BURNETT: Bergdahl is now in a U.S. military hospital in Germany. But critics say the deal made to free Bergdahl, five Taliban prisoners at Gitmo, and exchange for one U.S. soldier, to cost American lives in the future.

Mr. Clapper saying that it is likely these men could return to terrorism. Not everyone thinks Bergdahl was worth that price, including some men who served with him in Afghanistan, in the platoon who were there that night.

Joining me now, one of those men, Matt Verkant. He's former sergeant in Bowe Bergdahl's platoon.

I really appreciate your taking the time, Matt.

You were in the same platoon, so you knew Bowe. You trained with him. What was he like?

MATTHEW VERKANT, SERVED WITH SGT. BERGDAHL IN AFGHANISTAN: I didn't know him on a personal level too much, mostly just a work level. But he was an introvert, kind of a loner, mostly just kept to himself.

BURNETT: He was an introvert and kept to himself. So, what do you remember and where were you that night? I mean, on the night that he disappeared, on which all of those questions now rest, what happened that night as far as you remember it, Matt?

VERKANT: I was on a machine-gun nest up on the hill pulling guard with 45 other guys and I was pretty much stuck up there all night, and found out in the morning that he was gone, his stuff was there and he had walked off.

BURNETT: And what makes you think that he -- that he walked off or that he deserted?

VERKANT: Well, I don't think anything and it's not a story, I'm just trying to relay the facts for everybody to know, he left his stuff his stuff, his weapon and his equipment, took minimal supplies and walk off, and that's what I know.

BURNETT: You know, U.S. officials, of course, Matt, as you know, have not classified Bergdahl as a deserter. Admiral Kirby from the Pentagon was on this show a few minutes ago, and he told me, look, they're investigating, but they still don't really. Bergdahl is, of course, still scheduled to be promoted to staff sergeant later this month.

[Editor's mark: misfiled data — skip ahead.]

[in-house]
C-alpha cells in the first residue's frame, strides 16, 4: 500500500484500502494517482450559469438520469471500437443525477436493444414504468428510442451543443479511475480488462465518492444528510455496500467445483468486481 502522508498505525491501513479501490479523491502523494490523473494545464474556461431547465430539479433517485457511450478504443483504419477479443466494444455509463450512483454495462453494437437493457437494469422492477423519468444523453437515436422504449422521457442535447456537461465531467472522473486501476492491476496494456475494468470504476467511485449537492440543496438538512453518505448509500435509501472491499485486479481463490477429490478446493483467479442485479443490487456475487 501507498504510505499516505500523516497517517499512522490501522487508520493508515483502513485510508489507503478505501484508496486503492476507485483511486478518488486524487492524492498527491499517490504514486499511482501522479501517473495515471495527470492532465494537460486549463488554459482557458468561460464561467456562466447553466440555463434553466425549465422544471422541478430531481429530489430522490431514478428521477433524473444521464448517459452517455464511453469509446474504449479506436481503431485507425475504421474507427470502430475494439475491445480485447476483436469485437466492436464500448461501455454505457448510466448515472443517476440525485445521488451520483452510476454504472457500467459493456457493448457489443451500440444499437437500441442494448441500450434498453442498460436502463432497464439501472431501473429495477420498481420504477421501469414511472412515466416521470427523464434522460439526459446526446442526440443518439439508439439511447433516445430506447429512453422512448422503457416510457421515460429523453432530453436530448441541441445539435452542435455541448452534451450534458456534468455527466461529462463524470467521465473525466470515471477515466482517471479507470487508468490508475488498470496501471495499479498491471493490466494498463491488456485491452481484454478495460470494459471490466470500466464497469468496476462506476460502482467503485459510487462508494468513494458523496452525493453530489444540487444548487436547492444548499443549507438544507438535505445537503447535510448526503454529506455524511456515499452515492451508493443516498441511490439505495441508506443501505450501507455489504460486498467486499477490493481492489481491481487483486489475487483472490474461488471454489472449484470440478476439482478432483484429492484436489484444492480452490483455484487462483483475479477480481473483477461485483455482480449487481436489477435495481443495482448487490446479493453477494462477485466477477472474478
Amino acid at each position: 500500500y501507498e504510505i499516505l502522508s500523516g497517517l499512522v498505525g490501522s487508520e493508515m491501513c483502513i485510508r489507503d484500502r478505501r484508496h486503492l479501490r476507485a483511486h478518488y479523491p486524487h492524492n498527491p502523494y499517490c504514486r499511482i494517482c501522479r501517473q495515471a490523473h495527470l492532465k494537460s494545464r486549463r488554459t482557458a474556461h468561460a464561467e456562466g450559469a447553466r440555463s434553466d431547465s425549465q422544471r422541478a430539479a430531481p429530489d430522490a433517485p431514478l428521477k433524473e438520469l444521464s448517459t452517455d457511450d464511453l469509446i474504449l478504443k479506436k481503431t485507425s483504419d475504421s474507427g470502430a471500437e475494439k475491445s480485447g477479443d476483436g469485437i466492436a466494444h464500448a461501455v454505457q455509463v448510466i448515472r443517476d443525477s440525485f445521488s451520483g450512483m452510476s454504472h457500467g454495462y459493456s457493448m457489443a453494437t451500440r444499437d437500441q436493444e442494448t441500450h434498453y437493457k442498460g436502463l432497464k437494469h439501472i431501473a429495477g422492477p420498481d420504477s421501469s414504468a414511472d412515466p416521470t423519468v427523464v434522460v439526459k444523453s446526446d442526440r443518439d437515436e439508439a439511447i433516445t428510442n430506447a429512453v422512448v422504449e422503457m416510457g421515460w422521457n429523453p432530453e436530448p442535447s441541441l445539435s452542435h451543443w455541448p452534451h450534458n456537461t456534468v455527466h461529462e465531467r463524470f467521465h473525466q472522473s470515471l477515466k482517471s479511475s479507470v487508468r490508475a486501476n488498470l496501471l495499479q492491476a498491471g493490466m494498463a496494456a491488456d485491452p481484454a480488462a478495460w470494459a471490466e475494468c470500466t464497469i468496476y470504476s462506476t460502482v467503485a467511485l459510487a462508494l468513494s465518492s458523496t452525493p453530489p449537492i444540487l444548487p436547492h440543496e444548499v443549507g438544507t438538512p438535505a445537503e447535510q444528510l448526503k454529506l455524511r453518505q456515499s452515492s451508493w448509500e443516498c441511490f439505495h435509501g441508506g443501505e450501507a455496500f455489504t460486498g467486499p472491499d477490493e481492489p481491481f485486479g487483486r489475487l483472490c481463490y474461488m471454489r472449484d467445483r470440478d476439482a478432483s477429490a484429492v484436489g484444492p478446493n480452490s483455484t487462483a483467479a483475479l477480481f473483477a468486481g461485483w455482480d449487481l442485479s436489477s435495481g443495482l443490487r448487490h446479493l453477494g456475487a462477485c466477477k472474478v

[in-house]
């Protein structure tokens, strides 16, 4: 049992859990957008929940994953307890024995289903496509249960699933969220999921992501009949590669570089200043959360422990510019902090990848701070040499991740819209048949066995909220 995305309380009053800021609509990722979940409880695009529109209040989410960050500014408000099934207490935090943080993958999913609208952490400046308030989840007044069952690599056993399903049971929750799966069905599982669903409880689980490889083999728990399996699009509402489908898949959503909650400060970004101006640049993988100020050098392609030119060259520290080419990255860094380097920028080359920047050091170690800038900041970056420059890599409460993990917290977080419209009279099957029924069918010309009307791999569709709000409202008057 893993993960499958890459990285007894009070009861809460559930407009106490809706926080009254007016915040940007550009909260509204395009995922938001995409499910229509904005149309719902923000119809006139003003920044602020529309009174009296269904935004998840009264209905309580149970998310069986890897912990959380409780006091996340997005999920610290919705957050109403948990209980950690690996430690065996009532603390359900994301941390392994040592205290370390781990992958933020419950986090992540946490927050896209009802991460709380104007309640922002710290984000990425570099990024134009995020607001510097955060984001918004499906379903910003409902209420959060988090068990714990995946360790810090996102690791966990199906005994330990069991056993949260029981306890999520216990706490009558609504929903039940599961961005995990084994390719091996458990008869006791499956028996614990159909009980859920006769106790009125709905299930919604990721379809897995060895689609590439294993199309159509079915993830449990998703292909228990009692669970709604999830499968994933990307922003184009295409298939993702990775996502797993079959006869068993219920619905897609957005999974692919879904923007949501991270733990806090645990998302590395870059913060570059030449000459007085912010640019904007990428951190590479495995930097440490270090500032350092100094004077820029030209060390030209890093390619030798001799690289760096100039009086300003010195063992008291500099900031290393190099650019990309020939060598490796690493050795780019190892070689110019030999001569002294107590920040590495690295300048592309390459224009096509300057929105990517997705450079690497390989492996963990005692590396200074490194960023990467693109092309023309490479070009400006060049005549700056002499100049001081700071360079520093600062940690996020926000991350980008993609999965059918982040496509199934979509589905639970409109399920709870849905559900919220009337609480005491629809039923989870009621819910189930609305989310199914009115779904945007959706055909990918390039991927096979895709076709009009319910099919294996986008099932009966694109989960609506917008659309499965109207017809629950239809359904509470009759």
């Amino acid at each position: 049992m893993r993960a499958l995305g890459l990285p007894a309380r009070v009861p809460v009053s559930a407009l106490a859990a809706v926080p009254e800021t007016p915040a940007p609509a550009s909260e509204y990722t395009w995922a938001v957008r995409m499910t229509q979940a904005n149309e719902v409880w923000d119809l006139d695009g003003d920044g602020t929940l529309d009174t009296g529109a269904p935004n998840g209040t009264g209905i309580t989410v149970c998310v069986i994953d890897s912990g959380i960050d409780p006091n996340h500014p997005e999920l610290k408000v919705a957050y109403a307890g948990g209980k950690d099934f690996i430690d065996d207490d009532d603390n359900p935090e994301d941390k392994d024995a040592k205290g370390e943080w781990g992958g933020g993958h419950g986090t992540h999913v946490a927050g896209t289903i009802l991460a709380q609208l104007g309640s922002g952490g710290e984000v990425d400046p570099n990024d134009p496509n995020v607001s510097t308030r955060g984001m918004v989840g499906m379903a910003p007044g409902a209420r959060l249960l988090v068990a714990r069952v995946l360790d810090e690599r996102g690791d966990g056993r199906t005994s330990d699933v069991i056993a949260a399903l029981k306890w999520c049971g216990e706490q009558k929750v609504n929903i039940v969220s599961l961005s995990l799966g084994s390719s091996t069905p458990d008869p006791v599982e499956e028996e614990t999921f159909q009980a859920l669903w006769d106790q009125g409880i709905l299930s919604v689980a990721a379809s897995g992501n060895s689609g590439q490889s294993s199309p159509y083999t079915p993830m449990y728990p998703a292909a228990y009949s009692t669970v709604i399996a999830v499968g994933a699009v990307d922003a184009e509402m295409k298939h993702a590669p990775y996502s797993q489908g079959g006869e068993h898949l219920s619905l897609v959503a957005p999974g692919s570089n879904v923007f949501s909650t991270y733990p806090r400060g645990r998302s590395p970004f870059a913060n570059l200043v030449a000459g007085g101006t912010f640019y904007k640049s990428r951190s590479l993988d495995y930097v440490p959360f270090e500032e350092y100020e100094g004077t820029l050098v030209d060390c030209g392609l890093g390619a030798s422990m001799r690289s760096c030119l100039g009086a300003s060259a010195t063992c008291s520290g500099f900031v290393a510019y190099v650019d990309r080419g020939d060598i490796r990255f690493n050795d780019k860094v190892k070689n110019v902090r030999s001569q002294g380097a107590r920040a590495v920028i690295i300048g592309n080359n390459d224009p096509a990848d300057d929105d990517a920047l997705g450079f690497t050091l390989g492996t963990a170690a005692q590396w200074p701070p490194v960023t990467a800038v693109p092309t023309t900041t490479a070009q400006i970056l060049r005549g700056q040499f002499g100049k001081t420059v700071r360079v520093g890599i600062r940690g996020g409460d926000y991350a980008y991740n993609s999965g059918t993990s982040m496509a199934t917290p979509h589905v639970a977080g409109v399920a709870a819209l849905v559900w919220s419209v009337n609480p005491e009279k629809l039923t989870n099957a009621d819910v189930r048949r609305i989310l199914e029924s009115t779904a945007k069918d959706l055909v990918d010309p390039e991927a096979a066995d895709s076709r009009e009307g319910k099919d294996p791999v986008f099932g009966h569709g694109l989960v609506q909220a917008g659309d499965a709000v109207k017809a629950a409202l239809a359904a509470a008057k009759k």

If they're going ahead with all of that, with the promotion, with this prisoner swap, do you think they would do it if they had any belief at all that he was a deserter?

VERKANT: I don't think at this point, it's real about beliefs or stories or anything like that, it's about the facts and they do have the facts. They have plenty of sworn statements that we wrote that day and the following days, and it's not only us and our platoon, our company saying it. It's another different companies, other platoons, Navy SEALs and everybody else.

So, it's not coming from a few people. It's bigger than us.

BURNETT: Right, right. Of course, the others in your platoon agree with you that he did walk off.

But let me ask you about something, because as you know, WikiLeaks had some of these intercepts they got from the Taliban from that night. And one of the transcripts indicate that Bergdahl was captured while sitting basically in a makeshift port-a-potty or something like that. The transcript from the Taliban, at least according to WikiLeaks, reads, quote, "We were attacking the post, and he was taking expletive," so obviously going to the bathroom. "He had no gun with him."

When you heard that, he had no full intent to walk off, he was in the bathroom or something and they came and took him?

VERKANT: Well, if he didn't have intend to walk off, then how did he get there to begin with? He obviously walked to that point. I don't know what his intentions were, I'm not going to speculate about that.

But he obviously got to that point and they weren't attacking his position necessarily, especially if he was unarmed and by himself, maybe they call it that. But being alone and walking far away and then getting captured, that's pretty much on him.

BURNETT: So, you're saying, and make sure I understand, you're saying, as far as you're concerned, the facts are he did walk off the base, but you're not sure as to the motive, as to whether he was intending to join any other group or anything like that, right? That's the distinction?

VERKANT: Well, the distinction is that only he knows why he did it and maybe one day we'll find out, maybe we won't. But the facts are, me and a lot of other people think that it was pretty planned, it wasn't just a spur of the moment thing. He was planning it out and then made it happen.

BURNETT: All right. Well, Matt, thank you very much. Appreciate your taking the time.

And you heard Matt's point of view that he believes this was preplanned, that Bowe Bergdahl chose and planned and then walked off that base.

Joining me now is Bergdahl family friend, Stefanie O'Neil.

Stefanie, you know, you just heard Matt and you know his point of view, he thinks that Bowe did walk off that base. He served with him. What do you make of that?

STEFANIE O'NEIL, BERGDAHL FAMILY FRIEND: You know, it's really hard to say, until Bowe is able to tell his side of the story, we're just going to have to, and here in Hailey, Idaho, we're going to the leave the politics to the rest of the world and let them decide. We're just happy to have Bowe back at this point.